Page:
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Just like a good essay hooks the reader, an effective class engages students right from the start. I challenge you to rethink the way you use the first 5 minutes of your class. Instead of diving straight into lecture or administrative announcements, try to spark student curiosity and contextualize new material with the tips below.


  • Open with a question or challenge

Get students excited about new material. For example, in a Linear Algebra course, the first question of the day could be: “Do you think it’s possible to encode a secret message using matrices?” This question is a perfect segue to talking about invertible matrices, and the students will get lively talking about spies or German secret codes from WWII.

Choose a question that requires the student to make a decision or create a plan. Research shows that when students generate a hypothesis, they are more invested in the learning process. [2]

Posing a question is a great way to get students thinking, especially if you don’t answer the question–at least, not right away. Focus on creating a dialogue, challenging students, and encouraging critical thinking skills. 


  • Recall previous material 

Recall is one of the best ways to transition lectures and connect the big ideas in your course. This can be as simple as listing the topics covered in the last class. In just a few minutes, you can give students concrete take-aways from the old material and transition to the new.

Another option is to have the students recall the old material. This can be done in the form of a low-stakes quiz, a word cloud, or a Think-Pair-Share with a prompt to think of the three main take-home points from the previous class session or unit. The goal here is to get students to think about the most important ideas from the last class and practice memory retrieval


  • Outline the class and establish learning goals

Give students a roadmap of what to expect. Create an outline for the structure of the class and be clear about what you want your students to take away from it. Learning goals are the best way to make these intentions explicit. Good learning goals will:

    1. identify content and skills to be mastered and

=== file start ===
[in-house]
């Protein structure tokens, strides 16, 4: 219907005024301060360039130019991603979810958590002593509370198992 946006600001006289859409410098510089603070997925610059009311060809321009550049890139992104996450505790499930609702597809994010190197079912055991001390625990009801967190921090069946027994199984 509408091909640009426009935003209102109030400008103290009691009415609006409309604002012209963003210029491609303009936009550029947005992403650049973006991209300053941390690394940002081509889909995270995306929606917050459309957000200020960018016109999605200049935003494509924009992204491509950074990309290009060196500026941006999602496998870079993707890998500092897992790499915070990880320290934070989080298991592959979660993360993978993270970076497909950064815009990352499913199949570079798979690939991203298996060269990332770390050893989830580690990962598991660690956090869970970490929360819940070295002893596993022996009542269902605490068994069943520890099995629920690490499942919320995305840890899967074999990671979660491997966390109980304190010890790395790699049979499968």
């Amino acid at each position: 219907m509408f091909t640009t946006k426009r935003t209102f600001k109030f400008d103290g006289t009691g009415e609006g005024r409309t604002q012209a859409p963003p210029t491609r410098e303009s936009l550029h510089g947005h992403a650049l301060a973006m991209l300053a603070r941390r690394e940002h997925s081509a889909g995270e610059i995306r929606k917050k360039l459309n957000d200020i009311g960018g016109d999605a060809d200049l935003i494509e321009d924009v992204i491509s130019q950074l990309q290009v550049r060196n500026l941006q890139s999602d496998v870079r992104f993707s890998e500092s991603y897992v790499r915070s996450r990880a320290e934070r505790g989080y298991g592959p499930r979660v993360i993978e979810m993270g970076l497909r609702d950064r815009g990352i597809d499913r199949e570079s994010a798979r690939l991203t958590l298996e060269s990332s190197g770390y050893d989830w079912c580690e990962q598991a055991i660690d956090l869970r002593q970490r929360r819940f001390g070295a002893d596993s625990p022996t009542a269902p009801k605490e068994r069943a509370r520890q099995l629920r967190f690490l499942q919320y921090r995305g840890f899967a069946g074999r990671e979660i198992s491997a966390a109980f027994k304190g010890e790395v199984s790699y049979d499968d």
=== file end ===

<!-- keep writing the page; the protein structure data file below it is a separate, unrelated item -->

2. connect to broader goals and outcomes.

Consider Bloom’s Taxonomy when phrasing your learning goals!


  • Create context

Place your lesson in the context of your course, history, or student experience. Context helps students to develop connections and deepen understanding. You can make connections to previous lessons and to the learning goals for your course. You can illustrate the “big picture” by giving historical context or addressing current events. For example, in a Political Science course, before covering the framework of the US Constitution, you may discuss the current controversy of the electoral college. Or you can have the students draw upon their past experiences or previous courses to create context. This is a great way to understand your students’ backgrounds in and preconceptions of a new topic.


Investing in the first 5 minutes will dramatically increase the odds that your students will be invested in the remaining 45 (or 70) minutes. Don’t be afraid to try something new! Get students thinking, talking, and contextualizing right away.




  1. Chandler, C. (2017, January). The First 5 Minutes: Ignite Student Learning. Retrieved from https://www.middleweb.com/33852/the-first-5-minutes-ignite-student-learning/
  2. Lang, J. M. (2016). Small teaching: everyday lessons from the science of learning.
  3. Lang, J. M. (2016, January 12). Small Changes in Teaching: The First 5 Minutes of Class. Retrieved from https://www.chronicle.com/article/Small-Changes-in-Teaching-The/234869?cid=wcontentgrid_hp_13
  4. Marzano, R. J. (2013). Classroom instruction that works: research-based strategies for increasing student achievement.


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